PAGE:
(Also noteworthy: Alvarez; Ohtani; Trout; Rafael Devers, Boston Red Sox; Jose Ramirez, Cleveland Guardians)

NL MVP

Paul Goldschmidt, St. Louis Cardinals (First quarter: Manny Machado, San Diego Padres)

When a player starts putting up numbers that favorably compare with some of the greatest seasons ever, you pretty much have to put them into the mix for MVP consideration. That’s where we’re at with Goldschmidt, who is currently in line for a slash Triple Crown, leading the NL in batting average, OBP and slugging (all by comfortable margins, I might add). He also leads in hits and runs scored and sits third in RBI and seventh in homers. He even has five steals. Just a phenomenal season underway here. Bryce Harper would likely be closer if he hadn’t missed some games – he’s second in average and slugging, fourth in OBP. Machado has continued his strong season, though he’s fallen off a bit after a hot start. And there are a few Dodgers who warrant consideration as well, led by Trea Turner. As of now, though, this is Goldschmidt’s to lose.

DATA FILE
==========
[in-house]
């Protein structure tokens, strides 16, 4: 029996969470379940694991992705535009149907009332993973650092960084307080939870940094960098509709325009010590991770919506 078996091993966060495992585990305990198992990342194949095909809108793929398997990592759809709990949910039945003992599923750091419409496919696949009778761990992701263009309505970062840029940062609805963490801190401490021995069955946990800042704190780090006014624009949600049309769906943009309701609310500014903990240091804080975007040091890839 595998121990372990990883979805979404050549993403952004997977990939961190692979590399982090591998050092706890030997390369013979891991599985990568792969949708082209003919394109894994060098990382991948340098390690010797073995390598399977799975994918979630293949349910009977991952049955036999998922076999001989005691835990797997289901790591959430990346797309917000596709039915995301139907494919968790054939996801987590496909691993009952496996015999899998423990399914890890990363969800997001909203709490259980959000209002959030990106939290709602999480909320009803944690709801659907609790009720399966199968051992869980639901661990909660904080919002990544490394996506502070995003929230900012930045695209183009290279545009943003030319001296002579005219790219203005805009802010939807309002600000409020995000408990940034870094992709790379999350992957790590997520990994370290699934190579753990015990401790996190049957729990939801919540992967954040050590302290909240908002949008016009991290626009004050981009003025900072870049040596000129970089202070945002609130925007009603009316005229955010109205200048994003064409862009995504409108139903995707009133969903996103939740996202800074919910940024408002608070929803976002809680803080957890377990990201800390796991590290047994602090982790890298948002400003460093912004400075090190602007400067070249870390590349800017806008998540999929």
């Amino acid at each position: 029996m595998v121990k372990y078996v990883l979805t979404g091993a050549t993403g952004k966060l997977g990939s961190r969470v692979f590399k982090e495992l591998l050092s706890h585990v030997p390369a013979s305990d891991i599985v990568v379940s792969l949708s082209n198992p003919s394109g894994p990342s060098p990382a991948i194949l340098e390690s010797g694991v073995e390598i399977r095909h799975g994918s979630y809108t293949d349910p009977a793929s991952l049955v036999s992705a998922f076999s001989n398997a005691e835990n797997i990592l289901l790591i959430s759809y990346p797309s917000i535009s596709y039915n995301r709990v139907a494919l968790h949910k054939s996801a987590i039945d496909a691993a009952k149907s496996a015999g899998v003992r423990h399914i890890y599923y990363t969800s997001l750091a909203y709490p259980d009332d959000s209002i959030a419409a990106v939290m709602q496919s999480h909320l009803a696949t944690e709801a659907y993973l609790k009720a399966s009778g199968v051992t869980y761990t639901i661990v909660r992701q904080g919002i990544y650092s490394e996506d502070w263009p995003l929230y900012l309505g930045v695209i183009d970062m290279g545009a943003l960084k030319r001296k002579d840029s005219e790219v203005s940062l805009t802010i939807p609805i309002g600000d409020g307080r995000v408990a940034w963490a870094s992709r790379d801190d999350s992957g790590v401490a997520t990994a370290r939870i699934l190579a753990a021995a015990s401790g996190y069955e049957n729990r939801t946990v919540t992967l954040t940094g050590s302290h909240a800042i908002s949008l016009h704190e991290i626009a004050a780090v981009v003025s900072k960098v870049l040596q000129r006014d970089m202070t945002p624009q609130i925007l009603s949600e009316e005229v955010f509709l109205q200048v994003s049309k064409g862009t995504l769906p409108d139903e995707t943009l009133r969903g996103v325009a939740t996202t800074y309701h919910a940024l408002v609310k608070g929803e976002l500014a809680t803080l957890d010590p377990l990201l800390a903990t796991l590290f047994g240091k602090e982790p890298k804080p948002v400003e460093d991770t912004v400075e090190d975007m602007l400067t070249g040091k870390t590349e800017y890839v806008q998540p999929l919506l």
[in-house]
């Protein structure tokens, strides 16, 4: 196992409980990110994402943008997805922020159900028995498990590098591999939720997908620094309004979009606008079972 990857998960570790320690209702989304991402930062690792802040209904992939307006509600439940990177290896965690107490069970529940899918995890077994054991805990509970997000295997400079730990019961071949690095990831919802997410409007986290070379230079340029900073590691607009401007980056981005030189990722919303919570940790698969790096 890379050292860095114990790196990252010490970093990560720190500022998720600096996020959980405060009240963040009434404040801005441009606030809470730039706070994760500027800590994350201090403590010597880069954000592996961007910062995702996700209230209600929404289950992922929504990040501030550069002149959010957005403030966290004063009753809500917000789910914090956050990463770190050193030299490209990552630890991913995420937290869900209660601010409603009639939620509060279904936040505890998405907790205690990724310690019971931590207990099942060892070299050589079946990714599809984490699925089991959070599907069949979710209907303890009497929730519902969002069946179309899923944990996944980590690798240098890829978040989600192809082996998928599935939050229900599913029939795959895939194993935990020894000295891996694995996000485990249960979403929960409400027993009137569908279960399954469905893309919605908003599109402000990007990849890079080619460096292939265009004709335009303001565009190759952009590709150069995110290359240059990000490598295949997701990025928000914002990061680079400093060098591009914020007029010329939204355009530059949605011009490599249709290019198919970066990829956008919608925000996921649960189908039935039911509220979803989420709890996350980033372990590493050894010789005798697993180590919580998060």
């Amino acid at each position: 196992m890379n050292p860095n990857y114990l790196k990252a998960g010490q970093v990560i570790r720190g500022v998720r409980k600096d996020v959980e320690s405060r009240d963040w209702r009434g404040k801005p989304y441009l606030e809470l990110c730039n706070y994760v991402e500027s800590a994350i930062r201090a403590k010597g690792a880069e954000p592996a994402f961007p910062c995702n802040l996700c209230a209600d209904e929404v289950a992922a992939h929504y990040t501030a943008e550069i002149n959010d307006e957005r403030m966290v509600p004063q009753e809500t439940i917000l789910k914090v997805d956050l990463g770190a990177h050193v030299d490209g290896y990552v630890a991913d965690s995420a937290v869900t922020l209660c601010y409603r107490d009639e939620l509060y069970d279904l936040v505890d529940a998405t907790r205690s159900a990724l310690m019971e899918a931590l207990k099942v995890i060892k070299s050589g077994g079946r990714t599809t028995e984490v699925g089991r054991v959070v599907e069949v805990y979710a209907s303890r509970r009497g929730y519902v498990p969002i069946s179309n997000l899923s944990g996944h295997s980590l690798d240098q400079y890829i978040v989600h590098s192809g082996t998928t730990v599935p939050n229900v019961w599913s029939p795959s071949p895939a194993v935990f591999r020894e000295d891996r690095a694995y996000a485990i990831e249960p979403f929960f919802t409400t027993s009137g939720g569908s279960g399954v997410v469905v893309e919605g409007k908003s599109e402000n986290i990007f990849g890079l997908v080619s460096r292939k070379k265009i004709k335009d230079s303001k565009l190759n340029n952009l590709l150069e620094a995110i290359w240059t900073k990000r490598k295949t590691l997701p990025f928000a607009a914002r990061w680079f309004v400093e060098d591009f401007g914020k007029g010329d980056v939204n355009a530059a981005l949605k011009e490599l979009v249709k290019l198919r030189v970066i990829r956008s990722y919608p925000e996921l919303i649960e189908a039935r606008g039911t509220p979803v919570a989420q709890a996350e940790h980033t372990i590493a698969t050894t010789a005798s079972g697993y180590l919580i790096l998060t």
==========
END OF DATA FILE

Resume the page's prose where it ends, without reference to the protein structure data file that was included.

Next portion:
(Also noteworthy: Harper; Machado; Turner; Freddie Freeman, Los Angeles Dodgers; Mookie Betts, Los Angeles Dodgers)

Last modified on Wednesday, 13 July 2022 06:54